1. Hi Rachael, welcome to my blog! To answer your questions, yes you sew the sheets together side by side. I used the 2 king sheets for that so you will have enough width to gather and have some left over for the strips. I used 2 king sheets sewn together side by side, and a queen sheet for the back. Does this help at all? If not, feel free to comment again or email me at neroliblossomsblog [at] gmail [dot] com

  8. Hi! Thanks for this DIY, I've been looking at the (expensive) Anthro verison ever since it came out!
    I'm thinking about making this for my college dorm, but I have a few questions.
    If I wanted to make this but without the comforter insert, should I still use the two king size sheets?

    1. Hi! The sheets all depend on the size of bed you are making the duvet for. If you're in a college dorm, I'm guessing you have a twin size bed, correct? In that case, you could use 1 king sheet, or 2 twin sheets. Just double the size of your bed so you get enough material to gather.

  9. You make this seam (pun, hehe) easy! I can't sew, but this is soo horgeous! You should make more and sell them! :) they sell theirs for $400! Can you believe that!?

  10. Wow! That looks amazing! Your tutorial is very specific and helpful. Thank you!

    1. Thanks Sara, I'm glad you liked it!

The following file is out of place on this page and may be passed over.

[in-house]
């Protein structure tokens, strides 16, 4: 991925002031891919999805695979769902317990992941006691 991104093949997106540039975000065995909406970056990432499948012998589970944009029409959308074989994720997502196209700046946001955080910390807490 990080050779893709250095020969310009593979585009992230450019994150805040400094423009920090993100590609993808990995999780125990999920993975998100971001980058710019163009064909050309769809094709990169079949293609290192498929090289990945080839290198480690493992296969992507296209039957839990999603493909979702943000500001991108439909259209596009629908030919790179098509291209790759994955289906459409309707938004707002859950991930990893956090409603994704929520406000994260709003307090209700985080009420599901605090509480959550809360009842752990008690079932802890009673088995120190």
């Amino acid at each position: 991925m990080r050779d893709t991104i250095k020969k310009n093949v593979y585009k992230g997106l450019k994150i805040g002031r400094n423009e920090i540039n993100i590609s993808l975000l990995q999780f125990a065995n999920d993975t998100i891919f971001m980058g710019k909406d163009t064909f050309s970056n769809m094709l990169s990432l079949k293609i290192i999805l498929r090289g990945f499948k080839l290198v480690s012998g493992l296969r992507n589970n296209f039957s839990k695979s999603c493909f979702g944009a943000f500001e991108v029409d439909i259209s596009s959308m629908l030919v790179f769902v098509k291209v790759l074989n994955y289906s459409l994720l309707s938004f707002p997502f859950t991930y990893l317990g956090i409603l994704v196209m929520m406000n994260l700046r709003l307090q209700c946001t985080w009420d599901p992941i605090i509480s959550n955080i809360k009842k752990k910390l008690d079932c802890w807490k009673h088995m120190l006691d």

11. I'm confused, the instructions call for two king size sheets and one queen.

    In the instructions, it says you sew two king size sheets together for the gathers.

    Then at the end, it says take the remaining king size sheet. Shouldn't it be a queen???

    1. You're absolutely right, I can't believe I didn't catch that. I've edited the tutorial so it just says to use the last sheet. The king sheets were definitely used for the front, and the back was the queen sheet. Thanks for pointing that out!

  12. Dumb this down for me for a king.... Are my options limited to at most a queen for this?

  13. You can definitely tweak this to make a king sized duvet. The only issue you'll run into with these instructions is possible lack of fabric. 2 solutions to that.

    1. Use 2 king size sheets for the front panel and a Cal King size sheet for the back panel. Cut the Cal King sheet down to size and use the extra fabric to make the strips and the back closure flap. I haven't done this so I can't guaranty if you'll have enough fabric.

    Option 2. Use 2 king size sheets for the front panel, one king size sheet for the back panel, and buy an additional twin size sheet to cut strips and back closure flap.

    1. You could also get like a half yard of 120 in muslin at a fabric store for the strips. But if you are going to do that you might as well go all the way and save your self some time get a few packages of bias tape.